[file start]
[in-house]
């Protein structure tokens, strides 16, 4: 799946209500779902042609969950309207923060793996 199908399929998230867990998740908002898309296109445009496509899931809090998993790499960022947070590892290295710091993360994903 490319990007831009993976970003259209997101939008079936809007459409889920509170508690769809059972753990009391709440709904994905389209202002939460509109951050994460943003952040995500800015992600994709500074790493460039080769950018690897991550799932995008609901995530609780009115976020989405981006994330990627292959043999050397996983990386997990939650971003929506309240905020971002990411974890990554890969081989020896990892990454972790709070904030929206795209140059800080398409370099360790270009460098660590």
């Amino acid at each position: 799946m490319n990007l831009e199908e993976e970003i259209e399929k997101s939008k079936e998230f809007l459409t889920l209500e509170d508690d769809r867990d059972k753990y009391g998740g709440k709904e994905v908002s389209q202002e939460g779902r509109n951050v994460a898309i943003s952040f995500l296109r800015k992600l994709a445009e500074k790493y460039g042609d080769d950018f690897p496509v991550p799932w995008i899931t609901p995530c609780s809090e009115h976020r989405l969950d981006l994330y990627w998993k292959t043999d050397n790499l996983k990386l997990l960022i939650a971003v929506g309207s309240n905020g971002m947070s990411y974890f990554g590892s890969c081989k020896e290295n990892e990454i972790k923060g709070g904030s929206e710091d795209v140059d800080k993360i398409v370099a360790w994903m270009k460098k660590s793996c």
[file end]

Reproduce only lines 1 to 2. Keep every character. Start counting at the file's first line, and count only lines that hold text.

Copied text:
[in-house]
């Protein structure tokens, strides 16, 4: 799946209500779902042609969950309207923060793996 199908399929998230867990998740908002898309296109445009496509899931809090998993790499960022947070590892290295710091993360994903 490319990007831009993976970003259209997101939008079936809007459409889920509170508690769809059972753990009391709440709904994905389209202002939460509109951050994460943003952040995500800015992600994709500074790493460039080769950018690897991550799932995008609901995530609780009115976020989405981006994330990627292959043999050397996983990386997990939650971003929506309240905020971002990411974890990554890969081989020896990892990454972790709070904030929206795209140059800080398409370099360790270009460098660590």